13. It's so interesting how the things you fear can become things you're passionate about. I was just telling a friend of mine who is a midwife how it took me SO long (and is still a process at times) to be comfortable with pregnancy and birth and breast feeding. Pretty much to be comfortable with bodies. Honestly when Annie was born I couldn't even describe myself as a woman (I much preferred girl) or say the word breast and both birth and nursing skeeved me almost beyond what I was able to bear and to some extent terrified me.

14. Names are so important to me. This probably sounds weird and vain and I think it's a combination of things- how incredibly important names are to me and how long we waited to find the perfect name for our daughter (or how long we waited for it to find us)- but not a day has gone by that I haven't thought at least once about how much I love her name and how unbelievably perfect it is for our precious girl who was simply Sister Baby for so long. One of the most special things about Sarah Lamar's first few days was finally, decisively settling on her name. There are things about her birth and first few days that I now sort of wish were different but I told Peyton that, as long as it took us to pick, there are not a lot of things I've ever felt so sure about in my life. I know that sounds downright stupid in a way. I mean, it's not an issue of eternal significance. But I second guess myself most of the time, replay every situation, and analyze things to death. But I haven't with this. Not once. And that feels like a gift. To be able to just rest in something and enjoy it.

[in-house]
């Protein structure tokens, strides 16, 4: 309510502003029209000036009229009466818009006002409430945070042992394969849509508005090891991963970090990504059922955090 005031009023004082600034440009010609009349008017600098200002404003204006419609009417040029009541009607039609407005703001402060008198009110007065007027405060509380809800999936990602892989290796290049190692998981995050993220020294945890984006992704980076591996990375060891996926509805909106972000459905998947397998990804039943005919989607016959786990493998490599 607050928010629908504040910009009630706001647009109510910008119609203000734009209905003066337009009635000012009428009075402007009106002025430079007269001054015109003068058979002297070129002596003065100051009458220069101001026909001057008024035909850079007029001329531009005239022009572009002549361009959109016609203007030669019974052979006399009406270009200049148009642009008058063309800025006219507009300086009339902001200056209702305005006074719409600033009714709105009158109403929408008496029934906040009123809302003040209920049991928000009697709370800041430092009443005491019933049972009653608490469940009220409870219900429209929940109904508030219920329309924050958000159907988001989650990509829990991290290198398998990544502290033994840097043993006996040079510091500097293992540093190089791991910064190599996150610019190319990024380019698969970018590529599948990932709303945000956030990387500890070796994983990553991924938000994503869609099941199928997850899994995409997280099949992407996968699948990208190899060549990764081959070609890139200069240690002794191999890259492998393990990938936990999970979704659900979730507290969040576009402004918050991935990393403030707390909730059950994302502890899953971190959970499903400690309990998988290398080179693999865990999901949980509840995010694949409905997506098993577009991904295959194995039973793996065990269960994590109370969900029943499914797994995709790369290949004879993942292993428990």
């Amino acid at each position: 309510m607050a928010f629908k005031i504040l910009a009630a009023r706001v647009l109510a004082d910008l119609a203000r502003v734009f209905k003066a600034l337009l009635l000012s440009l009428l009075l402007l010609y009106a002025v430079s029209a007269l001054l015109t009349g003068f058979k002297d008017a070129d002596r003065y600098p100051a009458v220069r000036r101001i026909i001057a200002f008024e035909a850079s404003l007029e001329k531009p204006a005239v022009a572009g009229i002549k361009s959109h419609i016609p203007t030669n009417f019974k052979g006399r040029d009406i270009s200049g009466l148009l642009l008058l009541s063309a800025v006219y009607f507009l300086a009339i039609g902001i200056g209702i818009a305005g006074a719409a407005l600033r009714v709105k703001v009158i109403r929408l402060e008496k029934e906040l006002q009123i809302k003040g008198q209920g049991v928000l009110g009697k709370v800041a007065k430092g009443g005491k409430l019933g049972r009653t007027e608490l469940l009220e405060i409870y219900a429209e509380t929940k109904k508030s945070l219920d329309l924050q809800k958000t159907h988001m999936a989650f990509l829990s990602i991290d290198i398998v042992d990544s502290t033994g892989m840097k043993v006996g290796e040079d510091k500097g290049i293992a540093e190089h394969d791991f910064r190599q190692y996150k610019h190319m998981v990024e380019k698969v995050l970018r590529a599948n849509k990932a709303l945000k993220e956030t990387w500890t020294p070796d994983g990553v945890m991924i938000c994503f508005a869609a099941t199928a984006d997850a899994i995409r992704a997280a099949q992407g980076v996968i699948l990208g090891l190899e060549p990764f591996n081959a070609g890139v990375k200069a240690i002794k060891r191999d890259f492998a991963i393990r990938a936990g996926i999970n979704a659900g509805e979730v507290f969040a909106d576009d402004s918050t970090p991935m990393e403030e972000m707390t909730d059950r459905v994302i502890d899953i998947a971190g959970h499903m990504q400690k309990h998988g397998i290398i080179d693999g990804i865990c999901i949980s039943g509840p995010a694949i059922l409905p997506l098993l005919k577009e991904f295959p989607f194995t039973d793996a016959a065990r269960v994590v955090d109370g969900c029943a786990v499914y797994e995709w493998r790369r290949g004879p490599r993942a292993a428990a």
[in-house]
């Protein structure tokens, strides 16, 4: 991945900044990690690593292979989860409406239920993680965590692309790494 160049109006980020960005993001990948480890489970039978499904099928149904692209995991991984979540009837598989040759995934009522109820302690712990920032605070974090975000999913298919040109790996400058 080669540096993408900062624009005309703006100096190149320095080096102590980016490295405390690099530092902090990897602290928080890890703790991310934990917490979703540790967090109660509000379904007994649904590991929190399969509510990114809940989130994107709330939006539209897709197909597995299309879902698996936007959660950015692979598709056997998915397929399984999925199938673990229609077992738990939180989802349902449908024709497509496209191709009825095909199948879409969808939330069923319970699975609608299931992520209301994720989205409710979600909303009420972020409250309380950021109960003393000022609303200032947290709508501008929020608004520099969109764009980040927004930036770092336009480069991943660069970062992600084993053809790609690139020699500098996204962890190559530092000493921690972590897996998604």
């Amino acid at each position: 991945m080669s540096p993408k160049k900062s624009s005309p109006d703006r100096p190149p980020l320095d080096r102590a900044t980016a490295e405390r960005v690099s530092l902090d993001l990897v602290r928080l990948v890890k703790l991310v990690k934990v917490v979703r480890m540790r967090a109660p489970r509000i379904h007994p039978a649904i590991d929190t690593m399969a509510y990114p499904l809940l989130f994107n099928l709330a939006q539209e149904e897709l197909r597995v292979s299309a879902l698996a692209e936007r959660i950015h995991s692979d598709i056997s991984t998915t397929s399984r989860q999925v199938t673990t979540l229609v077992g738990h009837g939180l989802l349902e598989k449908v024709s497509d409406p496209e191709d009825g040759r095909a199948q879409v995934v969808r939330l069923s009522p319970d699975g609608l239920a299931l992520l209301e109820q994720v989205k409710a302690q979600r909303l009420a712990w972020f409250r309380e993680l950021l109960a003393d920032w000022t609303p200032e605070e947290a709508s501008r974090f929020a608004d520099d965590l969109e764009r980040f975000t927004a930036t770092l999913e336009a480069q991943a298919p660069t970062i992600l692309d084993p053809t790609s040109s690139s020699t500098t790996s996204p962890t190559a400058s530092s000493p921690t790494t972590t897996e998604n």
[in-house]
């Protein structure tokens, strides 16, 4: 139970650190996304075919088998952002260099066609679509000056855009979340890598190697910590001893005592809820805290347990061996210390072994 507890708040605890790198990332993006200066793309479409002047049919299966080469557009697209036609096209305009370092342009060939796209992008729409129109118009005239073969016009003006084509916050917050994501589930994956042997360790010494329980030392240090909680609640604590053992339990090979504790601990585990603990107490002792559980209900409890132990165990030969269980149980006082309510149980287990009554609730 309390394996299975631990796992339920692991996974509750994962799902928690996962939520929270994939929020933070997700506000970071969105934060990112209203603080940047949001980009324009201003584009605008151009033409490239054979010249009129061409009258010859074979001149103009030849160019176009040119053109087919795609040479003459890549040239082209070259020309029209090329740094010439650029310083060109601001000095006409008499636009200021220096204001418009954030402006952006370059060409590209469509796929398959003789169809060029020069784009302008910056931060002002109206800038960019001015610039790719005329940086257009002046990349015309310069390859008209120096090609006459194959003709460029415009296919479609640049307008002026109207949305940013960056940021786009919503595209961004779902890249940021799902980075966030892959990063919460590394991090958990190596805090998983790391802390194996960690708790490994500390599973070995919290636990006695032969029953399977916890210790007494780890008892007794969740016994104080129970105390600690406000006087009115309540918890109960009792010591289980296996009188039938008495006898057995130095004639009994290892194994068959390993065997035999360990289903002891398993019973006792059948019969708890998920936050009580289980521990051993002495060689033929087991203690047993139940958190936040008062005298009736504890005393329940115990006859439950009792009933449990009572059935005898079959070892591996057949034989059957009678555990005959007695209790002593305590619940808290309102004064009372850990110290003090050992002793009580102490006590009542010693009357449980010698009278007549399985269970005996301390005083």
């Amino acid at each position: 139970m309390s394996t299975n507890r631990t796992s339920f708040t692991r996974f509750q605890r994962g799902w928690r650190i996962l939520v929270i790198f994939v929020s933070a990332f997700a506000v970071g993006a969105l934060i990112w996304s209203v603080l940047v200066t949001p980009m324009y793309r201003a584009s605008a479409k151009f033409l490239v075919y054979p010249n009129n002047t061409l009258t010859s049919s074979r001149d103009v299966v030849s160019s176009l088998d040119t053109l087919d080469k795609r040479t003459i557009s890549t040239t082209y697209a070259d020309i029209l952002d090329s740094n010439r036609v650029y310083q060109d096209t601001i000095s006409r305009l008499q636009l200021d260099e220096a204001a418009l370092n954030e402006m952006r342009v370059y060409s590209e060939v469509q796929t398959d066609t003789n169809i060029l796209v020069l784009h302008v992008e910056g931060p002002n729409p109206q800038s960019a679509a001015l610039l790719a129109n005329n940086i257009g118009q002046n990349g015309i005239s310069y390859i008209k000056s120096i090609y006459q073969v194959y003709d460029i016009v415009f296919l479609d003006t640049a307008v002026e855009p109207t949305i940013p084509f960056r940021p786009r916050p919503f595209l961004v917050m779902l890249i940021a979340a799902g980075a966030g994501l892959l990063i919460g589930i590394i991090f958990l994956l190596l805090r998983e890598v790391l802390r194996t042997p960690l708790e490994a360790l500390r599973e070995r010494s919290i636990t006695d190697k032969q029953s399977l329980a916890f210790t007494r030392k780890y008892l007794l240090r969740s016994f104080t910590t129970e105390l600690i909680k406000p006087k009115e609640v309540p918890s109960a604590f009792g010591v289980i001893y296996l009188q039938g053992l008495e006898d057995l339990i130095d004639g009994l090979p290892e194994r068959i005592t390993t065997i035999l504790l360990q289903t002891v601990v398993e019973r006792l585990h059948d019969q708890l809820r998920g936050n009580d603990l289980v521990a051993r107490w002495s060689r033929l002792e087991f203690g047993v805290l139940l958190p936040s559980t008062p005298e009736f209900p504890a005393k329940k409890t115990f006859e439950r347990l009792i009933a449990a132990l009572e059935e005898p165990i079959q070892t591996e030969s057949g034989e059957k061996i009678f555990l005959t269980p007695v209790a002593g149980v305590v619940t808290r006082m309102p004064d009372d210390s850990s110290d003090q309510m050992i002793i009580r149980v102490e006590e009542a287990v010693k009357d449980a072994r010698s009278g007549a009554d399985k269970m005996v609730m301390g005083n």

15. Sallie's nickname reminds me of the color yellow for some reason. 
 I have no idea why, but it's a STRONG association. An old friend told me the other day that every time I mention our girl she thinks of Sally Brown, Charlie's sister. I never realized it, but this too, is how I picture a Sally. Our Sallie will likely be a bit darker featured but I associate it with a happy little sunshine person and always the color yellow. 

16. My people are, gratefully, pretty flexible.